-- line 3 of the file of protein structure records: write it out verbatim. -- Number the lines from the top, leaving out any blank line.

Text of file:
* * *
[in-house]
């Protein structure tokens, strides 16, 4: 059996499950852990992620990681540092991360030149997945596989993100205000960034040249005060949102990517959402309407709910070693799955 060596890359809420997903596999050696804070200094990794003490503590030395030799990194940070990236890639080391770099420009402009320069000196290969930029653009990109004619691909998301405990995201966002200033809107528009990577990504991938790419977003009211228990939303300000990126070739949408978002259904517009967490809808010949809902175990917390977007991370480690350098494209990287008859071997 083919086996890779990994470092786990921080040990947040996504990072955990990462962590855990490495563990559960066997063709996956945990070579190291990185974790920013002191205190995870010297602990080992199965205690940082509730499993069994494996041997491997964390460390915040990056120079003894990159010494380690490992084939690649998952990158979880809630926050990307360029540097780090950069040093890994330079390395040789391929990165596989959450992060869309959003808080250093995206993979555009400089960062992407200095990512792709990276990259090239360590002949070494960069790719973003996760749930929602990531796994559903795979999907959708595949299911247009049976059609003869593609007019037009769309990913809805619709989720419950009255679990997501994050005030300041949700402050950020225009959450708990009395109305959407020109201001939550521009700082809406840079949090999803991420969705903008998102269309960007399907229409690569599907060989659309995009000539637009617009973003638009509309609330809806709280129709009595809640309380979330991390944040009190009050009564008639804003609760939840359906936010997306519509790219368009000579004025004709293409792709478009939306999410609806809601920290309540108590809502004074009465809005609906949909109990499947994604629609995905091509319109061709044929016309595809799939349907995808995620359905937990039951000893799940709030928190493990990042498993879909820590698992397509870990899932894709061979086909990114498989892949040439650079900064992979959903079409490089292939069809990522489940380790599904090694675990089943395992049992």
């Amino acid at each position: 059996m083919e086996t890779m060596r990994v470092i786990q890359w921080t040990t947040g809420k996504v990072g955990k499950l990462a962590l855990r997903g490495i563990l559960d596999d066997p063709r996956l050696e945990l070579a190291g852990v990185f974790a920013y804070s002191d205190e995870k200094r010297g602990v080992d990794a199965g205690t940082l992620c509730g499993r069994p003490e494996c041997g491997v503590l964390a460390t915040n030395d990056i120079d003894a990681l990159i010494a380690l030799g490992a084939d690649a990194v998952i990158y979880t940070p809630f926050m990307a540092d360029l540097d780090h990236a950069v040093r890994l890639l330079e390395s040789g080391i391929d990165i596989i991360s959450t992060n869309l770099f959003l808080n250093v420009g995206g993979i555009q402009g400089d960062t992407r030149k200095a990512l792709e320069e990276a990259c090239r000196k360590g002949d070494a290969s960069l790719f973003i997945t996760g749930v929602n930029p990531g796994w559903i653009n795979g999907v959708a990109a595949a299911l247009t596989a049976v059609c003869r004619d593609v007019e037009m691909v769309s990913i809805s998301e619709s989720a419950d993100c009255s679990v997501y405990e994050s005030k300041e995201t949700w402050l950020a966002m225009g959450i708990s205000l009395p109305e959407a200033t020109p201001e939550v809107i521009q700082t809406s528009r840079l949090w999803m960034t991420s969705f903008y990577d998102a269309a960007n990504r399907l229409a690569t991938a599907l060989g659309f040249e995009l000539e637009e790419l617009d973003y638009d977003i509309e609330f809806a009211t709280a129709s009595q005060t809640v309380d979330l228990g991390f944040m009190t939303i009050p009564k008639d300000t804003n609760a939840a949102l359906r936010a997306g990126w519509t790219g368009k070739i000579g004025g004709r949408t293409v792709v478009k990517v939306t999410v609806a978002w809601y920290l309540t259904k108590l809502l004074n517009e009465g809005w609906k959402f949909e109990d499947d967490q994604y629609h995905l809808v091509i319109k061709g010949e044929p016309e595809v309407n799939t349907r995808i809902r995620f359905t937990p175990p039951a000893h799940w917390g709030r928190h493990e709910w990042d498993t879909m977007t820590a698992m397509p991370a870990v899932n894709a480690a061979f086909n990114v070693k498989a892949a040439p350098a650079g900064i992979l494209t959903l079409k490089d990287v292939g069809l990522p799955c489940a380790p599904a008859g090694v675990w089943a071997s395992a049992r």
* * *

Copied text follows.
């Amino acid at each position: 059996m083919e086996t890779m060596r990994v470092i786990q890359w921080t040990t947040g809420k996504v990072g955990k499950l990462a962590l855990r997903g490495i563990l559960d596999d066997p063709r996956l050696e945990l070579a190291g852990v990185f974790a920013y804070s002191d205190e995870k200094r010297g602990v080992d990794a199965g205690t940082l992620c509730g499993r069994p003490e494996c041997g491997v503590l964390a460390t915040n030395d990056i120079d003894a990681l990159i010494a380690l030799g490992a084939d690649a990194v998952i990158y979880t940070p809630f926050m990307a540092d360029l540097d780090h990236a950069v040093r890994l890639l330079e390395s040789g080391i391929d990165i596989i991360s959450t992060n869309l770099f959003l808080n250093v420009g995206g993979i555009q402009g400089d960062t992407r030149k200095a990512l792709e320069e990276a990259c090239r000196k360590g002949d070494a290969s960069l790719f973003i997945t996760g749930v929602n930029p990531g796994w559903i653009n795979g999907v959708a990109a595949a299911l247009t596989a049976v059609c003869r004619d593609v007019e037009m691909v769309s990913i809805s998301e619709s989720a419950d993100c009255s679990v997501y405990e994050s005030k300041e995201t949700w402050l950020a966002m225009g959450i708990s205000l009395p109305e959407a200033t020109p201001e939550v809107i521009q700082t809406s528009r840079l949090w999803m960034t991420s969705f903008y990577d998102a269309a960007n990504r399907l229409a690569t991938a599907l060989g659309f040249e995009l000539e637009e790419l617009d973003y638009d977003i509309e609330f809806a009211t709280a129709s009595q005060t809640v309380d979330l228990g991390f944040m009190t939303i009050p009564k008639d300000t804003n609760a939840a949102l359906r936010a997306g990126w519509t790219g368009k070739i000579g004025g004709r949408t293409v792709v478009k990517v939306t999410v609806a978002w809601y920290l309540t259904k108590l809502l004074n517009e009465g809005w609906k959402f949909e109990d499947d967490q994604y629609h995905l809808v091509i319109k061709g010949e044929p016309e595809v309407n799939t349907r995808i809902r995620f359905t937990p175990p039951a000893h799940w917390g709030r928190h493990e709910w990042d498993t879909m977007t820590a698992m397509p991370a870990v899932n894709a480690a061979f086909n990114v070693k498989a892949a040439p350098a650079g900064i992979l494209t959903l079409k490089d990287v292939g069809l990522p799955c489940a380790p599904a008859g090694v675990w089943a071997s395992a049992r």